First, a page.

Occupational Therapy - Therapies 4 Kids

Occupational Therapy Occupational Therapy Occupational Therapy

Occupation refers to all the tasks or activities that a person:

Wants to do (interests, hobbies, play)
Has to do (e.g. eat, toilet, dress)
Is expected to do (reading, writing, academics)

Occupational Therapy aims to help a person achieve success in their life occupations. It focuses on the main occupations of:

  • School (e.g. writing, reading, fine motor skills, learning, attention)
  • Home tasks (e.g. fitting in with family life, jobs, homework, getting self ready)
  • Play (e.g. imaginative play, social interaction, gross motor skills)
  • Self-care ( e.g. bathing, dressing, eating, cutlery use, organising self)
  • Work (preparing a person to be able to effectively engage in the workplace)

Areas Addressed

  • Sensory Integration
  • Autism
  • Fine Motor Skills
  • Gross Motor Skills
  • Visual Perception
  • Memory Issues
  • Handwriting Difficulties
  • School Readiness
  • Play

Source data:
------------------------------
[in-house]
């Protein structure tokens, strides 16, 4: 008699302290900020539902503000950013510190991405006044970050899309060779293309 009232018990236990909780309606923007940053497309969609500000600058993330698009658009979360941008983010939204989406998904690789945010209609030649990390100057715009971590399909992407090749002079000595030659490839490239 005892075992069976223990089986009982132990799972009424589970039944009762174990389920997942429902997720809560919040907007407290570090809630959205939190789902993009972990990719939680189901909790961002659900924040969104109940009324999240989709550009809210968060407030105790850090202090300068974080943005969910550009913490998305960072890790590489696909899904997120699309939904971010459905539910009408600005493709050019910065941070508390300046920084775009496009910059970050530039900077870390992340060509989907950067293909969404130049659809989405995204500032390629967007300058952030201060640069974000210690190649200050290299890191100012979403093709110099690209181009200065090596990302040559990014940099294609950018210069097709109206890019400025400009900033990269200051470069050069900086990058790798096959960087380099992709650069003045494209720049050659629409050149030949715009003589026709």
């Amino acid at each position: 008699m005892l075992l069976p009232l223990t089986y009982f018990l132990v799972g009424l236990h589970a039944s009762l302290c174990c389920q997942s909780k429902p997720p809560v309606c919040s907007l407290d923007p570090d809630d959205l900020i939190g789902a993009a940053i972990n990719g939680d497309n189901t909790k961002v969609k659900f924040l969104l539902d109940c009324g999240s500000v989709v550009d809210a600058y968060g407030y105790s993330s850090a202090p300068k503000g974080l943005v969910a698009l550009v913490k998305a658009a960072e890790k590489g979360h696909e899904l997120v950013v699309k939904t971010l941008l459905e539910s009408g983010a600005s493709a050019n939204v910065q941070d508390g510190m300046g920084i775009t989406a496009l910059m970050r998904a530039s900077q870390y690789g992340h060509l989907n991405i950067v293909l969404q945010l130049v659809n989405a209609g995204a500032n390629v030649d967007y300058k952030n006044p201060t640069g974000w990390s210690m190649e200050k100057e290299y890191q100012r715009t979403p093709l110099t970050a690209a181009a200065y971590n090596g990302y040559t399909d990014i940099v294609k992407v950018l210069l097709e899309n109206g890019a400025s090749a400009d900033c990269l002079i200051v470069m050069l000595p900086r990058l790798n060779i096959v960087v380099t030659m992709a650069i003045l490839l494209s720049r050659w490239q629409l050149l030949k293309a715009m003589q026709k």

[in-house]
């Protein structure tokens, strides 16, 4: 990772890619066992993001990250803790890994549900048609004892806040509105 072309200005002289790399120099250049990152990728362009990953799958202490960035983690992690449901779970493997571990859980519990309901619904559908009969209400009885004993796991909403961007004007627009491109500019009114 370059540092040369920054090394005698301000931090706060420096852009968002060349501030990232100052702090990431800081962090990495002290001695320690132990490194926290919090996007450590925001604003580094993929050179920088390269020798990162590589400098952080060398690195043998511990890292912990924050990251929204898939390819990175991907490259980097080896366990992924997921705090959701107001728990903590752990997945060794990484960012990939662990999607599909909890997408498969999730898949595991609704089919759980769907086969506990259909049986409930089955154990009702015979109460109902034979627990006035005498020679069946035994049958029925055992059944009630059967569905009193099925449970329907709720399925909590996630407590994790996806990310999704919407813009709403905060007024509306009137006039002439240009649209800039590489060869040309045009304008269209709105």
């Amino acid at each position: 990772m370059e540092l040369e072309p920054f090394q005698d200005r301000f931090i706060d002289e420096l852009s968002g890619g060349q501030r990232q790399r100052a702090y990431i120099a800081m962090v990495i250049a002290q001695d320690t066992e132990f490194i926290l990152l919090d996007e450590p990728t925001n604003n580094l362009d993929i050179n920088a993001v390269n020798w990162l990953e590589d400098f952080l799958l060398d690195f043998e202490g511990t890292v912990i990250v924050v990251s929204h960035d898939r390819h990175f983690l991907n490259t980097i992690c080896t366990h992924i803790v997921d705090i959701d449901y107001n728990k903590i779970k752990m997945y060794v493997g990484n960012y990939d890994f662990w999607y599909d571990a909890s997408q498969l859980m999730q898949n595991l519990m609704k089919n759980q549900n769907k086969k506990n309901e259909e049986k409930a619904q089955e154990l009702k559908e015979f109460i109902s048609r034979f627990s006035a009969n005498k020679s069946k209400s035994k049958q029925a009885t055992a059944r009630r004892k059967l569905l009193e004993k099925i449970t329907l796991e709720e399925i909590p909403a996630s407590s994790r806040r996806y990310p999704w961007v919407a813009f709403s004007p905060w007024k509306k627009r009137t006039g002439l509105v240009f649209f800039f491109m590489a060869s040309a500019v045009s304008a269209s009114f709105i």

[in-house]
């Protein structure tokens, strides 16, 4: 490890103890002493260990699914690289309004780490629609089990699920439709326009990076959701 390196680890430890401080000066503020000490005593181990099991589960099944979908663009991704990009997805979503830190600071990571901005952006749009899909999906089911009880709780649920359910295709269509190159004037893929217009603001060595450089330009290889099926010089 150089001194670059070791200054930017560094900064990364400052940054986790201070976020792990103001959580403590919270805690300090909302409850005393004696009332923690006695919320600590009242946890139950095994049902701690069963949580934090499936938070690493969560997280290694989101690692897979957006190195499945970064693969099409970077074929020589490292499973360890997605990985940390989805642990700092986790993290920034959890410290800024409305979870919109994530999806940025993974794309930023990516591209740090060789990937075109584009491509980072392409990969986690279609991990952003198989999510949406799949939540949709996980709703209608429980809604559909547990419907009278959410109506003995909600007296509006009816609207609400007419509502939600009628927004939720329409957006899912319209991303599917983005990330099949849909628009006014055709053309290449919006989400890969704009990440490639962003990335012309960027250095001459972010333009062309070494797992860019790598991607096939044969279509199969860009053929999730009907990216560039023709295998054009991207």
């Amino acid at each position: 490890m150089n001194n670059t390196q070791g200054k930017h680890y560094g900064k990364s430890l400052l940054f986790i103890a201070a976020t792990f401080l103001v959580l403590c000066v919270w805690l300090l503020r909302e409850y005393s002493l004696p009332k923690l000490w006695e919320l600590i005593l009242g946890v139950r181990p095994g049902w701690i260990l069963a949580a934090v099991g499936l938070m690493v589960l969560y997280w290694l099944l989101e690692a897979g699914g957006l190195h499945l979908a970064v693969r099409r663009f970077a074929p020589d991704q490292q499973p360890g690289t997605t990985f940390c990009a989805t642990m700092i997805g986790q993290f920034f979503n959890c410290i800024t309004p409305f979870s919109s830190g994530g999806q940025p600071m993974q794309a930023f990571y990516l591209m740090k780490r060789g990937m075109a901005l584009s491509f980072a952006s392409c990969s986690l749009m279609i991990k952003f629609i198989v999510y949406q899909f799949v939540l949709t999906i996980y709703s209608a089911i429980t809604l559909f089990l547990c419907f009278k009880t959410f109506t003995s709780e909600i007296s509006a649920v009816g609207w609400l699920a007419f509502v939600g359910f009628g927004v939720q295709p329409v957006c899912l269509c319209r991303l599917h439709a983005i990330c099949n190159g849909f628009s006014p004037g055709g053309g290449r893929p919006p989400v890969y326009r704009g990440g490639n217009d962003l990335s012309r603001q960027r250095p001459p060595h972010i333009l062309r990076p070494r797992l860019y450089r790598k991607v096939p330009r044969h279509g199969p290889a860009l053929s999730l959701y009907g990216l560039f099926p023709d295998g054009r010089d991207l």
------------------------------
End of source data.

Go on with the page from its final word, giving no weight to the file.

• Eating issues
  • Developmental Delays
  • Self-care issues
  • Toileting – encopresis/ enuresis/ delays
  • Dressing
  • Behaviour management
  • Most other functional difficulties

How Occupational Therapy Will Help

The therapist carefully analyses the sensory, physical, cognitive and behavioral aspects causing the child to have difficulties in his/her life occupations.
Intervention is then targeted at the weak areas to improve the underlying skills. Intervention looks at a combination of:

  • Education of child and adult caregivers as to the reasons for the difficulties.
  • Environmental modification where appropriate to help ensure that the child has the "just right" level of challenge to enable success.
  • Remediation of the underlying skills through clinic treatment and/ or home and school programming.

Interactive Metronome®

Interactive Metronome Logo
Learn more about the Interactive Metronome

We use Interactive Metronome® (IM), an innovative computer-based neurotherapy program that helps strengthen the brain's ability to synchronize thought and movement to a steady metronome beat.
IM provides real-time feedback – measured to the millisecond – indicating whether the patient is hitting before, after or in sync with the beat. The overall goal of IM training is to improve timing in the brain – what we call Neurotiming – through rhythm and repetition.

Read more about the Interactive Metronome® program at Therapies 4 Kids